I constantly lose track of my Google Pixel phone. Either it’s at work, in the break room, in my car or at home, but somehow I never know where it is. Does Android have an equivalent to “Find My iPhone” on Apple devices? Help!
Say what you will about those old school dial phones from the 70’s and 80’s, at least they were tethered to the wall and couldn’t vanish somewhere in the house! Heck, if you lost it, you could just follow the phone cord and find it under the couch, stuck in a closet with a sneaky teen, whatever. Nowadays with small mobile devices, we’re losing things all the time! In fact, Statistica estimates that 45% of 18-24 year old smartphone owners have lost or had their smartphone stolen at some point in 2012. Seems a bit hard to believe, but if “lost” means any stretch of time longer than 30 minutes, then it’s probably 90% or higher!
And let’s not even talk about things like tiny wireless earbuds. The alarming statistics are more around how many people have lost one or more of their AirPods earbuds or similar. CBS News reports that over $700 million in AirPods sales at Apple are people buying replacement earbuds for one that they lost. Things get smaller, and we lose them. Not so good.
Fortunately with the increasingly powerful geolocation features of these devices, there are now helpful programs and services that let you identify the current or last known location of a smartphone. On the iOS / iPhone side it’s Find My iPhone (now just known as “Find My”) and on the Android side, yes, there’s an identical service called “Find My Phone”.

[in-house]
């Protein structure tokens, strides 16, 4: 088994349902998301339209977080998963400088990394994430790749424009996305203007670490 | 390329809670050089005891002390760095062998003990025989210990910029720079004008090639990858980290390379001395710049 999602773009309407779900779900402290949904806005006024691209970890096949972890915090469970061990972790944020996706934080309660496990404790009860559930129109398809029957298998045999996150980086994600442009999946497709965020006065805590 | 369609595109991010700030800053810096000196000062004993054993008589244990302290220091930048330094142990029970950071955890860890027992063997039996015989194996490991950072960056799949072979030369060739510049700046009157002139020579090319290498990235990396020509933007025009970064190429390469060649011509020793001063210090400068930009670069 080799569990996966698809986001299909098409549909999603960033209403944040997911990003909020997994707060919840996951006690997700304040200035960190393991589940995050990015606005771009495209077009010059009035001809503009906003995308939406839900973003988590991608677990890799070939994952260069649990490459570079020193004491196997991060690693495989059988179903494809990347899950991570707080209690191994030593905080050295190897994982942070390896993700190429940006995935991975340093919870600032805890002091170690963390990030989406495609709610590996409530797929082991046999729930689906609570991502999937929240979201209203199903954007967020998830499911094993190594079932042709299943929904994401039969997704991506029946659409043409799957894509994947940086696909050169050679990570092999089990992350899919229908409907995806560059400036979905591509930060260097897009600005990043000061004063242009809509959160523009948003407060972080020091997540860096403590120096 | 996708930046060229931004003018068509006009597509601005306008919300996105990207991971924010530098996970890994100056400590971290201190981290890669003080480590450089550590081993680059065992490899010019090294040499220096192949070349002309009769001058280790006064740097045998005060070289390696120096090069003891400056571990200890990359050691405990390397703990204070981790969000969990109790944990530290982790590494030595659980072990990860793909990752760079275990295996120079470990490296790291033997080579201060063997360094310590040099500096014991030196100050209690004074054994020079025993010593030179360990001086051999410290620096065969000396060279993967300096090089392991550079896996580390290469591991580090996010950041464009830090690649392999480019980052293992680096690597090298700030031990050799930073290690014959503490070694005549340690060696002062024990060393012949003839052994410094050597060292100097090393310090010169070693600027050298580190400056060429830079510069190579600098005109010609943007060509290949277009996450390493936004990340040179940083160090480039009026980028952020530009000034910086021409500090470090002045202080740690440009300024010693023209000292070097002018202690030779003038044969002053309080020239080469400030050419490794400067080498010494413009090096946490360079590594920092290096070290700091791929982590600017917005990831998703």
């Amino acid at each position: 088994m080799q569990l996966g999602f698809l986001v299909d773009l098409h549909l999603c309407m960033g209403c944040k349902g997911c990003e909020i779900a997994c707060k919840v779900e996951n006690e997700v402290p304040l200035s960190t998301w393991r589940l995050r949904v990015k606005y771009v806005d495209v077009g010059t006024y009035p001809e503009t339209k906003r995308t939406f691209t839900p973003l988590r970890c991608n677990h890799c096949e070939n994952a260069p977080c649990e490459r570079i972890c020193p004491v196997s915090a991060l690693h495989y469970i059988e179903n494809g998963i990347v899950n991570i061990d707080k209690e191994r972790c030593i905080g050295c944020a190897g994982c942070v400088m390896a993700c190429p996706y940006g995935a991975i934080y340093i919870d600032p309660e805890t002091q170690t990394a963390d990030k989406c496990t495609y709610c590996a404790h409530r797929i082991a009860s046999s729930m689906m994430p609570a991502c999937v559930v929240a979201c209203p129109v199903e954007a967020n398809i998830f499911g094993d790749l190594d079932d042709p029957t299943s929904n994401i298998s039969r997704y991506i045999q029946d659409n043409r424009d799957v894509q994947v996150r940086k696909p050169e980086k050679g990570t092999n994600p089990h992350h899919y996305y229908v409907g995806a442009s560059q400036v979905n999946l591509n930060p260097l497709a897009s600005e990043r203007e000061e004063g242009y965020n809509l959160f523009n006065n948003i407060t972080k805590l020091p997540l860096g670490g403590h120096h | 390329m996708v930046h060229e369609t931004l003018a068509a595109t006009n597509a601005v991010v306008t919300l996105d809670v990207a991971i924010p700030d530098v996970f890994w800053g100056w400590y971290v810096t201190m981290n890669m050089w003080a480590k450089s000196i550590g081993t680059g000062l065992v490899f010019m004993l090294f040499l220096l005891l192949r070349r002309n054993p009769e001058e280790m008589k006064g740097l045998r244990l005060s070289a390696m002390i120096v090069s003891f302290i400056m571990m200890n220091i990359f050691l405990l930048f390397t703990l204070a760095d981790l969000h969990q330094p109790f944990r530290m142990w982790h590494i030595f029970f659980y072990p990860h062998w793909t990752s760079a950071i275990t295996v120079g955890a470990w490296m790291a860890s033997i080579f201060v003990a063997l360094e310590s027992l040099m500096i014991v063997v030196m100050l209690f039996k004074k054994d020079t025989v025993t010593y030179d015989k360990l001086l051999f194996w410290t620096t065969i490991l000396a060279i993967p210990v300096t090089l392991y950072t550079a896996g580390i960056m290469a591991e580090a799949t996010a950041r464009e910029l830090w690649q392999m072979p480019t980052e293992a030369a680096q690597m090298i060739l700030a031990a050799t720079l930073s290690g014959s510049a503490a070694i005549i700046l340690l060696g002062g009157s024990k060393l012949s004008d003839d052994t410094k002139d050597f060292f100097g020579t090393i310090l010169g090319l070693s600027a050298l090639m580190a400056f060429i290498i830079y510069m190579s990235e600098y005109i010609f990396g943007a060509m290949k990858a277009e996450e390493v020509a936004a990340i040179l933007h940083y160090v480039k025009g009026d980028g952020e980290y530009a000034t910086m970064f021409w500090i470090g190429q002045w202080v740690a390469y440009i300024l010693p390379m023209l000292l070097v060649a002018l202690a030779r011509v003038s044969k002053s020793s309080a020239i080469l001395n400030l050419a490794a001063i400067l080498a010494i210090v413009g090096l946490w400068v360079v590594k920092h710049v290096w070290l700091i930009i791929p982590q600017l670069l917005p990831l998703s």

In fact, you can Google that phrase – Find My Phone – and it’ll show you where your phone is on the search results page:
See that blue circle? That’s where my phone is right now. Am I there? Well, err, no.
If you have more than one phone hooked up to your account, you can choose between them right in this window too, but click on the location and you’ll go to the more specific Find My Device page with various recovery options:
First off, notice that clicking on the “i” in the circle brings up some basic info about your phone, if you’re not sure it’s the correct device:
Much more interesting are the various features and capabilities associated with recovering your device. Start with “PLAY SOUND”:
It’ll play a cheery ringtone sound for up to five minutes, even if you have the device muted or sound off. Lost somewhere in the house? This feature is your best friend. You can stop the ringing by tapping on the green “STOP RINGING” button or unlocking the phone once you find it. A definite lifesaver.
If someone grabbed it – perhaps to figure out how to return it to you – then you can simultaneously lock the phone and send them a message on the lock screen both with “SECURE DEVICE”:
You can see that I specified I’d pay someone $20 to call me and help recover the phone and added a different number (obviously, calling your cellphone number isn’t going to be helpful). Here’s what is then displayed on the smartphone screen:
Notice that the number I specified isn’t shown, so the person holding the phone would have to use the phone itself to call. Not so good if the battery’s just about dead, but a nice touch from a privacy perspective.
And, finally, if you are convinced someone stole it and you aren’t getting it back, it might be time for “ERASE DEVICE”:
That’s the big guns, however, so I wouldn’t recommend you experiment with it unless you want to deal with the recovery process later.
Still, as you can see, make sure your phone is logged in to your Google account and you’ll in fact have a number of options for identifying where it is on a map and sending various events to make it easier to find and recover. Now, good luck!
Pro Tip: I’ve been writing about Android from the early days. Please check out my Android help area for lots more tutorials!